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  • 1 Post By Jubakuba
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    Default [Guide] Porting Features Example

    I've had several people asking me to "make a tutorial" on this. You're in for a bad time if you can't be semi-intuitive about it. I literally figured all of this out myself. Should this save you some time? Yes. But it won't make you a "1337 coding hax0r" (which I'm not, either. I don't even know java). Every day you'll learn something new. "Ah! So that prevents it from turning on by default!" "Oh, that makes the actual checkbox appear!" Expect some hickups. Expect to do some reading. Expect staring at your PC for an hour and realizing you're lost. These things happen.


    So you've been playing around in Gerrit; cherry-picking experimental features, using a mergetool to resolve conflicts, learning to fix your own mistakes...
    What's the next step? Where should you go from here to start helping the community and developers along?
    How about moving features or fixes forward from old versions of AOKP?
    Now, I'm going to be showing you an extremely simple example. Your challenges WILL be harder.
    But that's part of the "fun" (or so they keep telling me).

    Getting Started:
    Familiarize yourself with the basics of Gerrit through .
    You're going to want to set up and account on Gerrit, and follow the commands listed to get your Keys set up and authenticated with Gerrit.

    Now, find yourself a commit (and it's dependencies) you'd like to port upwards. The easiest way to do this is using Gerrit's search function.
    Code:
    message:SEARCHTERM
    To express myself easily with this tutorial, I'll be using examples. Please don't upload these exact commits 200 times <_<.
    I'll be using and .

    You'll notice that these commit's have titles that end in (?/2).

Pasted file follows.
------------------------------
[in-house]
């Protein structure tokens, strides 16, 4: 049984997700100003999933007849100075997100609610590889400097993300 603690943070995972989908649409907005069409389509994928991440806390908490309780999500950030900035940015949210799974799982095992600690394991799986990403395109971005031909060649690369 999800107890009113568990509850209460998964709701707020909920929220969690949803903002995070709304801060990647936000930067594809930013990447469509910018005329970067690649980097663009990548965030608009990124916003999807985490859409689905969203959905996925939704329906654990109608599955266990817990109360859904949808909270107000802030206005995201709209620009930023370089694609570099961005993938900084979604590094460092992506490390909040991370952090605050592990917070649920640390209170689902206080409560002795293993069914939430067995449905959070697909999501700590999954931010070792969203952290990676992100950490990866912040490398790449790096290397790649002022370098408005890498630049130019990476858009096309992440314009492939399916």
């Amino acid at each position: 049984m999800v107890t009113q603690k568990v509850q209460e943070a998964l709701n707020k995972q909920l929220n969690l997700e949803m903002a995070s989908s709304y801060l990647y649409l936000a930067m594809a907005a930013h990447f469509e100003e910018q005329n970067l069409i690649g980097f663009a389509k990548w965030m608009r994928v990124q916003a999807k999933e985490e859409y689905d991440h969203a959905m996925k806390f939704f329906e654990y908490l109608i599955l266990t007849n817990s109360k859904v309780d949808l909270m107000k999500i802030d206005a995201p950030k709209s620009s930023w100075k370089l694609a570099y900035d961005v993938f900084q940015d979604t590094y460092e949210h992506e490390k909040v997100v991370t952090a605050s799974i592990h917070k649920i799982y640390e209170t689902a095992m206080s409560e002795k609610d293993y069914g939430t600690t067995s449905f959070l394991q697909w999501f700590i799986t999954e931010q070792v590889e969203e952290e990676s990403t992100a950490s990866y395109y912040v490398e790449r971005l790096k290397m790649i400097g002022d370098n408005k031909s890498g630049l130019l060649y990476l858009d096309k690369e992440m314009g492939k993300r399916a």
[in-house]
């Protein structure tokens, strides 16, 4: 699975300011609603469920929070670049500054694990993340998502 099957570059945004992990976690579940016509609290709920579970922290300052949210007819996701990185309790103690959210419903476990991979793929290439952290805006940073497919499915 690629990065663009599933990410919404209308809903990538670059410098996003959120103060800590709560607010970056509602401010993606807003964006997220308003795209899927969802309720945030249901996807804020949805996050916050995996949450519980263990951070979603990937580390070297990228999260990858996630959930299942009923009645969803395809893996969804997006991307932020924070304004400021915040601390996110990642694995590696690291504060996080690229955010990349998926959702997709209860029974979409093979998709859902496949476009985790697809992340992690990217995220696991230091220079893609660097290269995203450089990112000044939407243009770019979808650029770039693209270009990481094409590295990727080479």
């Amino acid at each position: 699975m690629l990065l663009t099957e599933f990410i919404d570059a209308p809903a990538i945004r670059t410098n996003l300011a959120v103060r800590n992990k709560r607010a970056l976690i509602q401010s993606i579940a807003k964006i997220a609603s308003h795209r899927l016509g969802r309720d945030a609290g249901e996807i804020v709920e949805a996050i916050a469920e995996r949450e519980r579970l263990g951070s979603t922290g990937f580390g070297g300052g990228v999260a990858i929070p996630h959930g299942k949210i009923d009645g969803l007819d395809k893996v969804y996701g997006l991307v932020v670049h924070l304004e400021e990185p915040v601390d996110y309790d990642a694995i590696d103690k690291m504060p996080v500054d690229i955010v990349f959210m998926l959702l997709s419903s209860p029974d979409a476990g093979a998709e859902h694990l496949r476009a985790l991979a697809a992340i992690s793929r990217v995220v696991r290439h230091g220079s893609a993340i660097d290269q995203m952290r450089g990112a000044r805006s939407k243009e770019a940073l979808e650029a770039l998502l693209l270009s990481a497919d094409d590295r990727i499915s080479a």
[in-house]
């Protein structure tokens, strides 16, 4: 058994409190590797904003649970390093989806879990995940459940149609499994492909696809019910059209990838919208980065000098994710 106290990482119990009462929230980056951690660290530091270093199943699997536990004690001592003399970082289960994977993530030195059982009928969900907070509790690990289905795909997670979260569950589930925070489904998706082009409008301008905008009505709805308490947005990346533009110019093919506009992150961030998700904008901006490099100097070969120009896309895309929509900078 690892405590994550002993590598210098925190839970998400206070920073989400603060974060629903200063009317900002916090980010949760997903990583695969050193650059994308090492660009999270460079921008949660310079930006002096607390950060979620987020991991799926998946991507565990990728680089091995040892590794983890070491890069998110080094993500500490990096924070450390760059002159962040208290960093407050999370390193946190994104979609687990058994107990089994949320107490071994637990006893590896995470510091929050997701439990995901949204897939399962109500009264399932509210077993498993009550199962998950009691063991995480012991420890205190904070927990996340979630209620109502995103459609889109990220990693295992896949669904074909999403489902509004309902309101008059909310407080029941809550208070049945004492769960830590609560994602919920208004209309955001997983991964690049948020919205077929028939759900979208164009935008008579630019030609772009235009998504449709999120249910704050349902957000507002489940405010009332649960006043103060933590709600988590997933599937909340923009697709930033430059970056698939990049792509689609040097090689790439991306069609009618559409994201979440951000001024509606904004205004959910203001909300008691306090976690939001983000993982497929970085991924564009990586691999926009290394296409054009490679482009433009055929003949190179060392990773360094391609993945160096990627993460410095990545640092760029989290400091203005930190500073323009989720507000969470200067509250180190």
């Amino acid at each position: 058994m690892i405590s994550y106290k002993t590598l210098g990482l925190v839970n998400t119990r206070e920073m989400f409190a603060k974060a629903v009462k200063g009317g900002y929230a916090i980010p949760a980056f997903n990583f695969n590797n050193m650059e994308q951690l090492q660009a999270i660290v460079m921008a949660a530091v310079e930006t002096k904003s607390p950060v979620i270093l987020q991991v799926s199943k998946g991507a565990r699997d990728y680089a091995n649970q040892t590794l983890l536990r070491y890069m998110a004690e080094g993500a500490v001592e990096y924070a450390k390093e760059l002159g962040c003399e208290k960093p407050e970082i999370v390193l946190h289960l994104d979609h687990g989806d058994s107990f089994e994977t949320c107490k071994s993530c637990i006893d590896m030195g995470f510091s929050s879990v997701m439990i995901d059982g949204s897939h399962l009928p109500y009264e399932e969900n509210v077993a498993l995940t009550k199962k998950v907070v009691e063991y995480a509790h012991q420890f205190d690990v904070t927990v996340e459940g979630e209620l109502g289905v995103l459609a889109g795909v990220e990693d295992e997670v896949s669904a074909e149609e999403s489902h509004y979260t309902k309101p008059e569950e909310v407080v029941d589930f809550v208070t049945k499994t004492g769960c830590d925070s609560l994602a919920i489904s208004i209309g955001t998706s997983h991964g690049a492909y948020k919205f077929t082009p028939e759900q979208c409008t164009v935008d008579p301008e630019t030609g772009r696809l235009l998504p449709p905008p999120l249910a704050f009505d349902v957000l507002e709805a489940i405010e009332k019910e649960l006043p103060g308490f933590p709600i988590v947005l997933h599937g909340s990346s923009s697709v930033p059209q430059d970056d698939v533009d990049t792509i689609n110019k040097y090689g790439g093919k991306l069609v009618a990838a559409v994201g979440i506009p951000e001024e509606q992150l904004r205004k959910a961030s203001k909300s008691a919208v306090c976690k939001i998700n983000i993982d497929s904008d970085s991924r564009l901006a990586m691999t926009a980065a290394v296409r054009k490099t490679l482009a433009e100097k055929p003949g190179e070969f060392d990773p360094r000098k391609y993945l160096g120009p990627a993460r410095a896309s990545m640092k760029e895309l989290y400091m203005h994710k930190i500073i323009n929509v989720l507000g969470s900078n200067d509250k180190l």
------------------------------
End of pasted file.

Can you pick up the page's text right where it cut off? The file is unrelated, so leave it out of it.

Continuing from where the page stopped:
This is an indication that they require pieces in more than one location to work.
    Any feature in RomControl or Settings will have two commits (usually within /frameworks/base/).
    Make sure you find all of the required pieces before moving forward.

    You're going to want to "cd" to the projects now and start a repo.
    This is explained in Roman's Tutorial.
    For example:
    Code:
    cd ~/aokp_jb/frameworks/base/
    repo start portlocktime .
    The repo name does NOT matter. Name it whatever is going to be easy to remember.

    Now, we want to look at what this commit changed.



    Under the latest patchset to the commit you'll see a list of files. You're going to want to click each one and open their respective files on your PC. For example, I see "security_settings_chooser.xml" is the only file listed for this commit. So I'll click on it in Gerrit, and see if the file exists on my PC.

    It does! So that's a good thing. It means we're probably going to be able to move this forward without finding a new file location and how to merge it into the file.

    Now we want to look and see if the changes are going to merge into the file without giving us a hassle.
    Will it give us a hassle?


    Nah, that looks about like the file I'm looking at so the changes should be easy.

    Now, the green blocks in Gerrit means something completely new was added.
    So we have a block of code here that we need to copy into the file.

    Oh god! What have we done...it looks like I just gave this file a disease...
    Wait a second. Before you go and put this disgusting creature out of it's misery, let's try and fix it.

    See how the first "<ListPreference" is indented?
    And all of those nasty little red numbers?
    Delete all of that and make sure your change lines up where it should (in comparison to Gerrit and the other blocks in this file).
    You'll also want to make a run-through with your cursor. I use the arrow keys on my keyboard and roll my cursor all over the lines to make sure it doesn't make any huge jumps (indicating an indent) or any extra spaces after a line is finished. You don't want spaces after a line at all.